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Smithsonian Arts+Industries Building Talk & Demo | Tell Me More: Our Future Bodies


Tell Me More invites you to explore the creation and function of groundbreaking inventions like Exosuit through live demonstrations. The Smithsonian Arts+Industries Building is pulling back the curtains to help you take a part in the discovery of how Exosuit works and can aid our futures.

According to the World Health Organization (WHO), approximately 1.71 billion people have musculoskeletal conditions worldwide. Ever-changing advancements in technology have the potential to enhance our overall standards of living. As our population gets older, researchers and technologists are creating ways to extend and support the capabilities of the body. Robotic exoskeletons and exosuits are futuristic ideas in the present where robot technology can increase our human abilities and complement the natural biomechanics of the human musculoskeletal system.

A team of researchers at Harvard John A. Paulson School of Engineering and Applied Sciences & Wyss Institute at Harvard University have developed soft wearable robots that can be used for assisting and rehabilitating people from diseases such as stroke or Parkinson’s Disease, assisting the elderly in maintaining and restoring gait, or help boost productivity and reduce injury potential in the workplace.

When worn on the lower body, Exosuit could help you walk or run faster, carry a heavier load, or walk farther by reducing the amount of energy used. For patients rehabilitating from stroke or other diseases, it can help aid movement and recovery in the clinic, community, and home. A bioinspired approach, whether it measures your muscle movement or how you walk and run, means the exosuit can respond to your individual needs to help with dynamic tasks.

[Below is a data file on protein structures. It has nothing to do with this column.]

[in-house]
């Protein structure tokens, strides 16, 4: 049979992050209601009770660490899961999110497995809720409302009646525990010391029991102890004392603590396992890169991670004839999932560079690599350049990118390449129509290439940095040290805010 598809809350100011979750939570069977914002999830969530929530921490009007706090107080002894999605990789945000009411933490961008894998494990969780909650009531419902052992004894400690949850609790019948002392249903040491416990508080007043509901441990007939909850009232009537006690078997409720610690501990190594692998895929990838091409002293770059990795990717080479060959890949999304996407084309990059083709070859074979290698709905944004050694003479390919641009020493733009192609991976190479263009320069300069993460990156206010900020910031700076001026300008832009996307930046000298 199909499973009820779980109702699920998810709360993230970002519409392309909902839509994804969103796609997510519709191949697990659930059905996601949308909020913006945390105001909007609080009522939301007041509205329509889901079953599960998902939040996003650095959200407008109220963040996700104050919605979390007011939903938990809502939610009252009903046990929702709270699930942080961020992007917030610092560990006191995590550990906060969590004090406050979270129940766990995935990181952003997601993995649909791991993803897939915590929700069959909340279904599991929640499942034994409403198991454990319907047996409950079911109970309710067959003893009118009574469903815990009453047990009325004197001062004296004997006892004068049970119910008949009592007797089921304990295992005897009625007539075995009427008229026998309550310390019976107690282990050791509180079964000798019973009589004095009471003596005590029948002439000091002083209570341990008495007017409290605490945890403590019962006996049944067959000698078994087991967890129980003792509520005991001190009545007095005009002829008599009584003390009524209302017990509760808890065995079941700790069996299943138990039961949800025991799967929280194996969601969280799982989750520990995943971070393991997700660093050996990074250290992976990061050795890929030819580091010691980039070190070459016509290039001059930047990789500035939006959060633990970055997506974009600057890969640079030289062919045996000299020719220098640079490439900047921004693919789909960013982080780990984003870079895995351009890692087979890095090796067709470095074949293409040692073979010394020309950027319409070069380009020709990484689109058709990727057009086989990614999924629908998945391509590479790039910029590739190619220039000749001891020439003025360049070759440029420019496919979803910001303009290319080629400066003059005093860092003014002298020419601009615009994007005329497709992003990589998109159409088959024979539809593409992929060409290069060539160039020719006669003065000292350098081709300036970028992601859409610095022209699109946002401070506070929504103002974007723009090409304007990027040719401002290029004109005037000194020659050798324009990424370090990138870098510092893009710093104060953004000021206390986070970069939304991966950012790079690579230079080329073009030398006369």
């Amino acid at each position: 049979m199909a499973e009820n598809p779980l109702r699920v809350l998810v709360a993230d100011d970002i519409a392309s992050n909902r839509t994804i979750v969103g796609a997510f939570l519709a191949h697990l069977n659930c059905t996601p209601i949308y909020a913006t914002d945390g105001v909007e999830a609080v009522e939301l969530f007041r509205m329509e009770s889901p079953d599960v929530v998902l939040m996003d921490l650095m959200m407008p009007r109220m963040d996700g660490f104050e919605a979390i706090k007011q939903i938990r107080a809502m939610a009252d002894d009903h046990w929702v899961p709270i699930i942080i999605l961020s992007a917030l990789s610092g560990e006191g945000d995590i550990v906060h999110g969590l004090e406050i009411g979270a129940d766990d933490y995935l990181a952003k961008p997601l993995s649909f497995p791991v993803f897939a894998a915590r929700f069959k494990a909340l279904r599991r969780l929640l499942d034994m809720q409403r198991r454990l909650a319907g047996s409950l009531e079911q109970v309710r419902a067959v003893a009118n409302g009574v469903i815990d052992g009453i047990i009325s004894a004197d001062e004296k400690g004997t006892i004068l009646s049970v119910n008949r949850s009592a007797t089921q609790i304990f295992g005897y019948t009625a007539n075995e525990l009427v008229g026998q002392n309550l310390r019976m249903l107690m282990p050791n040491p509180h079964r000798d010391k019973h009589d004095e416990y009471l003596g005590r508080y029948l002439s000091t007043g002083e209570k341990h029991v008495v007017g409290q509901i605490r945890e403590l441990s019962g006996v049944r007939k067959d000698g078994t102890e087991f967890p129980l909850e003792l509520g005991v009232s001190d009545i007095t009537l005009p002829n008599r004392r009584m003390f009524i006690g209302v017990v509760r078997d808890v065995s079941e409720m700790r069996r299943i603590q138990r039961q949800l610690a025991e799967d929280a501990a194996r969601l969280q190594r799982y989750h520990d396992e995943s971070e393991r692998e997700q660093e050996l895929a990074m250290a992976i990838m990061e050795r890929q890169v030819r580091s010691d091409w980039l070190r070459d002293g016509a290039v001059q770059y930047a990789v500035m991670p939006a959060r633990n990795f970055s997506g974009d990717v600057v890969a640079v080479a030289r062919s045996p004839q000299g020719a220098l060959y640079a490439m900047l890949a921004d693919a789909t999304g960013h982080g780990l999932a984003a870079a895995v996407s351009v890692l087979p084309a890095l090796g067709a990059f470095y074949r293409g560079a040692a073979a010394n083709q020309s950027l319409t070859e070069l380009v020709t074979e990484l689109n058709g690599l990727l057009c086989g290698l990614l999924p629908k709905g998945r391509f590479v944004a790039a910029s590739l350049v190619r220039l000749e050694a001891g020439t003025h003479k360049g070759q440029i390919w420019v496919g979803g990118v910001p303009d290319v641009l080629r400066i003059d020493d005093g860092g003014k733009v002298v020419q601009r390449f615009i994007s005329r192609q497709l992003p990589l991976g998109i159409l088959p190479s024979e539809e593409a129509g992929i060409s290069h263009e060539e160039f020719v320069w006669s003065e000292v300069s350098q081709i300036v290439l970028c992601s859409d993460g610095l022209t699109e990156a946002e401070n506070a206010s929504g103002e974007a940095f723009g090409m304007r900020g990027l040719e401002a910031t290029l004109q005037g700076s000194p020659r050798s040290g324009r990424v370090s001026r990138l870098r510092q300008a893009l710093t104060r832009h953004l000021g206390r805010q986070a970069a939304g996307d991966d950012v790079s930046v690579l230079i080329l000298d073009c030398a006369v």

Another biosuit example is this soft robotic glove. This glove has inflatable chambers that gently bend and straighten the fingers, providing the stretching and repetitive exercise needed to restore flexibility and recover lost hand function, such as after a stroke. Low pressure and comfortable materials make this device safe and desirable for repeated use. Feedback collected from sensors in the glove can be sent to an occupational therapist, who can remotely modify the rehabilitation program and assess progress in real time. Those same sensor signals can be used to facilitate “exer-gaming,” to help make the thousands of repetitions needed to improve function more interesting and engaging.

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